You, like many Californians, may feel stuck as the beneficiary of a mal-administrated trust where fraud and other illegal activities take place. Has your trustee ever made questionable decisions regarding the trust that do not promote its best interest, such as paying others with its total sum? When a fiduciary controls an estate plan for their sole benefit or breaches their legal duties attached to it, you may wonder whether you have the power to contest the trust.
We will elaborate on legal advice about contesting a trust in California so you will be informed and know how to proceed with an untrustworthy trustee.
What Does Trust Contest Mean?
Contesting a trust (also known as trust disputing, voiding a trust, or invalidating a trust) refers to when a beneficiary, heir, or family members file a petition challenges a trust’s validity. They seek to change the inheritance, bequest, or distribution they’re set to receive from the trust and estates left behind by a deceased loved one.
How to Contest a Trust in California?
Generally, California probate courts will allow a trust contest if there is credible evidence of foul play in the process leading to the trust’s creation and administration. You will have to partner with a trust contest attorney at a law firm that will listen intently to your case and walk you through the litigation process.
Why Could Trigger a Trust Contest in California?
Trust contests most result from the following situations described below:
1. Trust Does Not Represent the Settlor’s Intent
The trust’s beneficiaries can file a lawsuit claiming that someone exerted undue influence over the trustee by manipulating them to set up the trust. However, these kinds of ulterior motives are often difficult to prove and are challenging cases to provide evidence for.
2. Language of the Trust is Ambiguous
When the trust language is ambiguous and leaves room for different interpretations by beneficiaries and the trustee, the beneficiary may petition the probate court into action. The two main angles you can take on your trust contest case are requesting they modify the trust or provide a declaratory judgment, elaborating the settlor’s intent.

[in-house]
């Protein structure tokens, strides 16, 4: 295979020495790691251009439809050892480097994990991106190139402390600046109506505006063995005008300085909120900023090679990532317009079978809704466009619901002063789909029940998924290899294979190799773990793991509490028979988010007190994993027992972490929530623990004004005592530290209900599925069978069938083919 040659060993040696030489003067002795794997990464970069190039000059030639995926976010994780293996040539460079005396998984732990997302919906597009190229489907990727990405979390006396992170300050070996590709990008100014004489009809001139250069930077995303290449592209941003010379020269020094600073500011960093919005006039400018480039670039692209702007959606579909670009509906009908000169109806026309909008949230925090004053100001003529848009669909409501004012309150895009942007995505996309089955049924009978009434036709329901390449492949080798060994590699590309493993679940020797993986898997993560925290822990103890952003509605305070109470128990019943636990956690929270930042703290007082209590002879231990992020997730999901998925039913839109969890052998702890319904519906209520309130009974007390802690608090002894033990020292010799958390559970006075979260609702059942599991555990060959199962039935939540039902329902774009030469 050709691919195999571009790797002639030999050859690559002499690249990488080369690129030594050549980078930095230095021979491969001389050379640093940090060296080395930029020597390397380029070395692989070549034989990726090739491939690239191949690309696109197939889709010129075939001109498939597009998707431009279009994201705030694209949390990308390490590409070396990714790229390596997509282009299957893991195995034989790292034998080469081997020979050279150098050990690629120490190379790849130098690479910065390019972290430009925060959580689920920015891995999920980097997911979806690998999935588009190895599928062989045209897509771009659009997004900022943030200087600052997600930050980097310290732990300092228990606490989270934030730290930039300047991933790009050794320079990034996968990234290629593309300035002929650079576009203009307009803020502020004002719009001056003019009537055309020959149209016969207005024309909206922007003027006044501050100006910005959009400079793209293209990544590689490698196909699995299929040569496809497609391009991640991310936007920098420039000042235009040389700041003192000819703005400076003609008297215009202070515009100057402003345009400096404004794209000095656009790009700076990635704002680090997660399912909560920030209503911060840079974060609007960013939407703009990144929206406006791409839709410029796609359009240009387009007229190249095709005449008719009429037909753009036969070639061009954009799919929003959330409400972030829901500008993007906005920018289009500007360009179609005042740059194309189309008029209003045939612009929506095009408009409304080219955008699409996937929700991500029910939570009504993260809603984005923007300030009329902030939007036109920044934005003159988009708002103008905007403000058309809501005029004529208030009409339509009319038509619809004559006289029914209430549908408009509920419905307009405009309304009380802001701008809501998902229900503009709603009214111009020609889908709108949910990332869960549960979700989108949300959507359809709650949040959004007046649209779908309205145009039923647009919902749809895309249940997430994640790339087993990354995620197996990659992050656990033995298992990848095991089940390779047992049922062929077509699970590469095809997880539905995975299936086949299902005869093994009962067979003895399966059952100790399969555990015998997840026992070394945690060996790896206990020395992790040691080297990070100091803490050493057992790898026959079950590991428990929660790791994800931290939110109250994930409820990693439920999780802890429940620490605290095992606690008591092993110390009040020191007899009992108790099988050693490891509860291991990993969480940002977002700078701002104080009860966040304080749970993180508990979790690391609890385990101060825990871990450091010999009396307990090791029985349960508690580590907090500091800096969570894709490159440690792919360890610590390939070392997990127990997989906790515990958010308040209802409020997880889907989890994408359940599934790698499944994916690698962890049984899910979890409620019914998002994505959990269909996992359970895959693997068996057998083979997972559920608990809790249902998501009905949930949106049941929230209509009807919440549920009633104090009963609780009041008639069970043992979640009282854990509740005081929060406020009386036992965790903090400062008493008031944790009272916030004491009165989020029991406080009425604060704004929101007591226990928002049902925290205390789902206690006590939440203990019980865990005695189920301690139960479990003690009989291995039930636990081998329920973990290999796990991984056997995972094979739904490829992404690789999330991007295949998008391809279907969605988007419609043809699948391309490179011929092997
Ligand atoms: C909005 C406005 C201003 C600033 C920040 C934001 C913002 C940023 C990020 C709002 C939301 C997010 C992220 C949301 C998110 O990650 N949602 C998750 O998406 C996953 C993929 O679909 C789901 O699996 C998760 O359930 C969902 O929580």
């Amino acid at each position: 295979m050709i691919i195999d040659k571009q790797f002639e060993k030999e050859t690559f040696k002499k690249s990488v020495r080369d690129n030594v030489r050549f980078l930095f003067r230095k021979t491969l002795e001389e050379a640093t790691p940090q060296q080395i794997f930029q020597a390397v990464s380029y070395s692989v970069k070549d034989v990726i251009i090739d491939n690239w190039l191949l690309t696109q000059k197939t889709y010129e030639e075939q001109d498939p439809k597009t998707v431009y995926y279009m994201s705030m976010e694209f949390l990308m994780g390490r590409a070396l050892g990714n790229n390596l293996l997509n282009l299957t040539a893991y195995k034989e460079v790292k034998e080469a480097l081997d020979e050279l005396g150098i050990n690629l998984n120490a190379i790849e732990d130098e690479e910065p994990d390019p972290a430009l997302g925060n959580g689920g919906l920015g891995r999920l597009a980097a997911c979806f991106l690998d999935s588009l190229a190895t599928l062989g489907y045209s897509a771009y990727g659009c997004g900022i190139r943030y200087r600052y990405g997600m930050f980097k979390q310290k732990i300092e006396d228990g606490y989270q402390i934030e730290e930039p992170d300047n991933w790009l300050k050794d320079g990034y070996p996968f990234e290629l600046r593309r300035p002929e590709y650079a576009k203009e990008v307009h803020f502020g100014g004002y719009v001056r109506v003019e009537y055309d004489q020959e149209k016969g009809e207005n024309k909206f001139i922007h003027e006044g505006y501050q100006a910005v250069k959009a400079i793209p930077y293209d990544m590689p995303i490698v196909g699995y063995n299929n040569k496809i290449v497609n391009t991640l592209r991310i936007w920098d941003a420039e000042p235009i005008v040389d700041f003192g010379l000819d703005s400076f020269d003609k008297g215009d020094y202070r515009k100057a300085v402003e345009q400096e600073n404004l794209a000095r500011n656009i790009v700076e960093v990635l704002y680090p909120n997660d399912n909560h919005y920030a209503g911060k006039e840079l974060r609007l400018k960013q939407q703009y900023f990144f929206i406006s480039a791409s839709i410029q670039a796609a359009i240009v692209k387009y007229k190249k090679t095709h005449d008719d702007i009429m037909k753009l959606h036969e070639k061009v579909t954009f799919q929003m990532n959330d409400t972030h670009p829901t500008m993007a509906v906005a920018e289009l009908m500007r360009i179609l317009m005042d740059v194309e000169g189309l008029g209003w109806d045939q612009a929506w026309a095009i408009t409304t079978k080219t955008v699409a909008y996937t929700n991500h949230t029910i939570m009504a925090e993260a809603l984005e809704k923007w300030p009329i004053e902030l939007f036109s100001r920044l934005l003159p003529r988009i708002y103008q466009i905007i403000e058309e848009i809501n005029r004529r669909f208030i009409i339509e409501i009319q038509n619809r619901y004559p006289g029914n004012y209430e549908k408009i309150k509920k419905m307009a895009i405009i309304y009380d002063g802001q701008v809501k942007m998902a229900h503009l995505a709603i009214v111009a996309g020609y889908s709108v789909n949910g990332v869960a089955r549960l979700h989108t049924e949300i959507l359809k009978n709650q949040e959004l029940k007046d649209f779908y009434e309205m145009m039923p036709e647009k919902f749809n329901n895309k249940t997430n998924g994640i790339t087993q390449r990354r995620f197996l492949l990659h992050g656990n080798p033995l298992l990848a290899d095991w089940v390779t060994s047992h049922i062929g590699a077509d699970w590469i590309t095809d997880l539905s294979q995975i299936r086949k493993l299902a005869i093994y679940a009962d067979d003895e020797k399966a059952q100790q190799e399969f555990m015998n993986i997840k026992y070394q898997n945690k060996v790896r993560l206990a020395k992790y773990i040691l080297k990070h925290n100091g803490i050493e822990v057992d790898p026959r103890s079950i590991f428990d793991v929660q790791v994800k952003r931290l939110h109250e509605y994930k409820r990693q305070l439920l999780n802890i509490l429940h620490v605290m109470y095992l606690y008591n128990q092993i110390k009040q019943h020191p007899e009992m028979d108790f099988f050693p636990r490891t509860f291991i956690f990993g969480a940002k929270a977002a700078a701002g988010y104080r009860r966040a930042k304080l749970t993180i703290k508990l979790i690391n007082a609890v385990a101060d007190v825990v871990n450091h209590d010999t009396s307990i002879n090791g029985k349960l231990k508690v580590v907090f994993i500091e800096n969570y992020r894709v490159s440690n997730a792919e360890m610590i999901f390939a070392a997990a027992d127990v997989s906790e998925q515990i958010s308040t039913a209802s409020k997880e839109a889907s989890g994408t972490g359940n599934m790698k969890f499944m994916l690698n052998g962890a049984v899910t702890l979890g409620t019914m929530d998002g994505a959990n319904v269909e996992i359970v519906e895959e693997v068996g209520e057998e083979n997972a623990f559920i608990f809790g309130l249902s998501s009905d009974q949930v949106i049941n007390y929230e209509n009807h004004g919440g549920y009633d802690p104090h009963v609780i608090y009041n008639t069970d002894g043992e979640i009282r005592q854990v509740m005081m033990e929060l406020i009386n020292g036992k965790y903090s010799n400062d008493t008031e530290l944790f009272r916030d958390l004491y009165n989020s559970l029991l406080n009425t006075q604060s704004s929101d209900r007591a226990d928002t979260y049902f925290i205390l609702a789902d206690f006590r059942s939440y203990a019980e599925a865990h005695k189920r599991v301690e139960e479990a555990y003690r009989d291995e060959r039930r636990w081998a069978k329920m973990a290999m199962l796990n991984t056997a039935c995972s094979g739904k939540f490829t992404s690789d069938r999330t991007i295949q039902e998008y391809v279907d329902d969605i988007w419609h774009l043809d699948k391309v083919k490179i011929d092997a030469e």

3. Trust Does Not Serve its Purpose
If current realities prevent the trustee from administering the trust as specified in the trust document, the beneficiaries may resolve to dissolve the trust. In other cases, the trust may contain provisions that allow beneficiaries to dissolve the trust.
What Are Legal Grounds for Contesting a Trust?
1. Lack of Legal/Mental Capacity
If the settlor lacked sufficient mental capacity when they executed the trust, you could argue that it was invalid. Medical conditions such as Alzheimer’s, strokes, and dementia are all viable reasons and signs you should look for.
2. Undue Influence or Coercion
If you can prove that the decedent created the trust under coercion, undue influence, or pressure from someone (usually a close family member, caregiver, or supposed beneficiary), a qualified probate court can invalidate the trust.
If another party forged or doctored the living trust documents, creating room for a trust contest and criminal charges that you can take advantage of.
Is There a Time Limit for Contesting a Trust?
Yes, under Probate Code section 16061.7, you have 120 days to contest a trust after receiving the Notice of Trust Administration from the trustee. However, it is a complex process that you should leave in the hands of a trust contest attorney that can help.
Does a No-contest Clause Stop me from Contesting a Trust?
While many states do not enforce the no-contest clause, California is one of the few states that do. However, if you have probable cause (credible reason) to contest the trust, it may not be enforced against you, and you will not lose your inheritance if the contest falls through.
Our Experienced Lawyers Can Answer Your Trust Contest Questions
Whether you still doubt your ability to contest your trust or have any further questions about the process, we are always available to help you. We are a force of talented probate litigation attorneys that would love to hear the details of your trust contest case in our free initial consultation and get you the answers you need.
Call our office at (800).840.1998 or visit our website to fill out our contact form, and we will get back to you shortly. We are proud to serve Los Angeles residents and the surrounding areas in California.